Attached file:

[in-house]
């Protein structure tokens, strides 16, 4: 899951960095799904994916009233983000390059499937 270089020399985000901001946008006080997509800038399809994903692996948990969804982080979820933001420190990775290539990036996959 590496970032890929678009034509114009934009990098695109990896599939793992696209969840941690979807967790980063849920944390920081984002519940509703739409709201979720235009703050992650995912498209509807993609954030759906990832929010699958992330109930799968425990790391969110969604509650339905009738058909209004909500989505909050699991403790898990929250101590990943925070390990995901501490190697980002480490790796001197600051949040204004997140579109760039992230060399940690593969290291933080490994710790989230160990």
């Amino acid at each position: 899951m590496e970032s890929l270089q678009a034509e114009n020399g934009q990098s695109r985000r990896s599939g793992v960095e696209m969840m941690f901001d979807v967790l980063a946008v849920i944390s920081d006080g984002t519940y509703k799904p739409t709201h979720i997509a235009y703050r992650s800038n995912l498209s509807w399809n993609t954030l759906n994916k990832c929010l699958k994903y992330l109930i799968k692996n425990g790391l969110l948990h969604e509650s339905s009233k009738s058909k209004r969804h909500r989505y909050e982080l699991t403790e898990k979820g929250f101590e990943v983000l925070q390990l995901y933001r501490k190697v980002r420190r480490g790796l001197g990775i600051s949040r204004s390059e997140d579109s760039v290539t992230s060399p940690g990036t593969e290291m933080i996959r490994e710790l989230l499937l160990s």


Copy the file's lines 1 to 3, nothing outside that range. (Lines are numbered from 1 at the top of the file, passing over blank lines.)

[in-house]
């Protein structure tokens, strides 16, 4: 899951960095799904994916009233983000390059499937 270089020399985000901001946008006080997509800038399809994903692996948990969804982080979820933001420190990775290539990036996959 590496970032890929678009034509114009934009990098695109990896599939793992696209969840941690979807967790980063849920944390920081984002519940509703739409709201979720235009703050992650995912498209509807993609954030759906990832929010699958992330109930799968425990790391969110969604509650339905009738058909209004909500989505909050699991403790898990929250101590990943925070390990995901501490190697980002480490790796001197600051949040204004997140579109760039992230060399940690593969290291933080490994710790989230160990």
């Amino acid at each position: 899951m590496e970032s890929l270089q678009a034509e114009n020399g934009q990098s695109r985000r990896s599939g793992v960095e696209m969840m941690f901001d979807v967790l980063a946008v849920i944390s920081d006080g984002t519940y509703k799904p739409t709201h979720i997509a235009y703050r992650s800038n995912l498209s509807w399809n993609t954030l759906n994916k990832c929010l699958k994903y992330l109930i799968k692996n425990g790391l969110l948990h969604e509650s339905s009233k009738s058909k209004r969804h909500r989505y909050e982080l699991t403790e898990k979820g929250f101590e990943v983000l925070q390990l995901y933001r501490k190697v980002r420190r480490g790796l001197g990775i600051s949040r204004s390059e997140d579109s760039v290539t992230s060399p940690g990036t593969e290291m933080i996959r490994e710790l989230l499937l160990s």